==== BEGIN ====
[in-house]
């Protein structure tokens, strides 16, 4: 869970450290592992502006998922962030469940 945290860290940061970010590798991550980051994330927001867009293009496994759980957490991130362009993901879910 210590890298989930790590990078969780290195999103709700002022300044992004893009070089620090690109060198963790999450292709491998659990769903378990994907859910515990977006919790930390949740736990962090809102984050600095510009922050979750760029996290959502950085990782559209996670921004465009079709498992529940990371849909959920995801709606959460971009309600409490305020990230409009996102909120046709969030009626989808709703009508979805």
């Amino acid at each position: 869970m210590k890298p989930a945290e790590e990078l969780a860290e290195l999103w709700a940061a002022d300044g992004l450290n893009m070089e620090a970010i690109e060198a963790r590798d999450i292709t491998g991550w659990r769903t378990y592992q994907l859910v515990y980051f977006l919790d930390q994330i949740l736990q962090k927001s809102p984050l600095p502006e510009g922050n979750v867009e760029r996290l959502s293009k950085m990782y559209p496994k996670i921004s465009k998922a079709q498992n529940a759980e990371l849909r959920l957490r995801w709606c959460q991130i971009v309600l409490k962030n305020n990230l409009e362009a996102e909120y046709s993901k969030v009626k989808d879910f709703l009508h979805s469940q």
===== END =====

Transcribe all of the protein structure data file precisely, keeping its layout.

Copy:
[in-house]
């Protein structure tokens, strides 16, 4: 869970450290592992502006998922962030469940 945290860290940061970010590798991550980051994330927001867009293009496994759980957490991130362009993901879910 210590890298989930790590990078969780290195999103709700002022300044992004893009070089620090690109060198963790999450292709491998659990769903378990994907859910515990977006919790930390949740736990962090809102984050600095510009922050979750760029996290959502950085990782559209996670921004465009079709498992529940990371849909959920995801709606959460971009309600409490305020990230409009996102909120046709969030009626989808709703009508979805």
């Amino acid at each position: 869970m210590k890298p989930a945290e790590e990078l969780a860290e290195l999103w709700a940061a002022d300044g992004l450290n893009m070089e620090a970010i690109e060198a963790r590798d999450i292709t491998g991550w659990r769903t378990y592992q994907l859910v515990y980051f977006l919790d930390q994330i949740l736990q962090k927001s809102p984050l600095p502006e510009g922050n979750v867009e760029r996290l959502s293009k950085m990782y559209p496994k996670i921004s465009k998922a079709q498992n529940a759980e990371l849909r959920l957490r995801w709606c959460q991130i971009v309600l409490k962030n305020n990230l409009e362009a996102e909120y046709s993901k969030v009626k989808d879910f709703l009508h979805s469940q």